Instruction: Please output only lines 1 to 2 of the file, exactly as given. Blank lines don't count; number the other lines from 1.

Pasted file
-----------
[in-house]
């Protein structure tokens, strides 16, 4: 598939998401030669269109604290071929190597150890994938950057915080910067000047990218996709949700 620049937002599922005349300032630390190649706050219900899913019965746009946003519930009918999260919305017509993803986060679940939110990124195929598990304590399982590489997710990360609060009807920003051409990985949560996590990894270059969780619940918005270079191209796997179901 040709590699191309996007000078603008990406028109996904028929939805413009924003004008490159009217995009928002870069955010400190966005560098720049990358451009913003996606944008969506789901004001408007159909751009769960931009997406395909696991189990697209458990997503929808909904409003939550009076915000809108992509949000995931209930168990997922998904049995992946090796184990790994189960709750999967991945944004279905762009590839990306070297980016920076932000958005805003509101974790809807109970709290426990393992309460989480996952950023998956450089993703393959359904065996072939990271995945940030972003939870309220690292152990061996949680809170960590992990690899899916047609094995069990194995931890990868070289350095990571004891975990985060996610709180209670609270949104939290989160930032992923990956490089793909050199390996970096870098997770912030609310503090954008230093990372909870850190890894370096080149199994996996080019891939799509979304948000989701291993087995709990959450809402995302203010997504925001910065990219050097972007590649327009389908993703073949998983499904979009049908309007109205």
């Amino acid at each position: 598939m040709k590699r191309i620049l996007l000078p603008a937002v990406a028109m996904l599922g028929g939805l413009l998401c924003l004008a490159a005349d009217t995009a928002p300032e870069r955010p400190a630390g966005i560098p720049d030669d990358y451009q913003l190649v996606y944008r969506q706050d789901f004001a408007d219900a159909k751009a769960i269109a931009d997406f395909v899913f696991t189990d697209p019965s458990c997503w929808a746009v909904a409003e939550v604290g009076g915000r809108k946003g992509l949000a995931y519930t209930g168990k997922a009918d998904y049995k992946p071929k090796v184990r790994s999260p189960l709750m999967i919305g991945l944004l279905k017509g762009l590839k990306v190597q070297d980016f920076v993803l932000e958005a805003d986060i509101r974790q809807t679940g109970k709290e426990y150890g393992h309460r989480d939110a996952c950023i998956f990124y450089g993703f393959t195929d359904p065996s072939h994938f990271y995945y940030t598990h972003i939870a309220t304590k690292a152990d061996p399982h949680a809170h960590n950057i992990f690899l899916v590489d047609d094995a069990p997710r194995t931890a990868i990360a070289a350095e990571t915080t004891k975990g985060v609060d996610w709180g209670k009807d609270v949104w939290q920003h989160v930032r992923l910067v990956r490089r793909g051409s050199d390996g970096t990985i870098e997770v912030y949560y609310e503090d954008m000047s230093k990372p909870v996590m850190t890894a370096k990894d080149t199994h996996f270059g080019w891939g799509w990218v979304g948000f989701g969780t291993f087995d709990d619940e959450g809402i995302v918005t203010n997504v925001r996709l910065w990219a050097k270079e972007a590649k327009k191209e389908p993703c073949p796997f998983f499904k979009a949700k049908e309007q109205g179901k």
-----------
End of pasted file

[in-house]
């Protein structure tokens, strides 16, 4: 598939998401030669269109604290071929190597150890994938950057915080910067000047990218996709949700 620049937002599922005349300032630390190649706050219900899913019965746009946003519930009918999260919305017509993803986060679940939110990124195929598990304590399982590489997710990360609060009807920003051409990985949560996590990894270059969780619940918005270079191209796997179901 040709590699191309996007000078603008990406028109996904028929939805413009924003004008490159009217995009928002870069955010400190966005560098720049990358451009913003996606944008969506789901004001408007159909751009769960931009997406395909696991189990697209458990997503929808909904409003939550009076915000809108992509949000995931209930168990997922998904049995992946090796184990790994189960709750999967991945944004279905762009590839990306070297980016920076932000958005805003509101974790809807109970709290426990393992309460989480996952950023998956450089993703393959359904065996072939990271995945940030972003939870309220690292152990061996949680809170960590992990690899899916047609094995069990194995931890990868070289350095990571004891975990985060996610709180209670609270949104939290989160930032992923990956490089793909050199390996970096870098997770912030609310503090954008230093990372909870850190890894370096080149199994996996080019891939799509979304948000989701291993087995709990959450809402995302203010997504925001910065990219050097972007590649327009389908993703073949998983499904979009049908309007109205």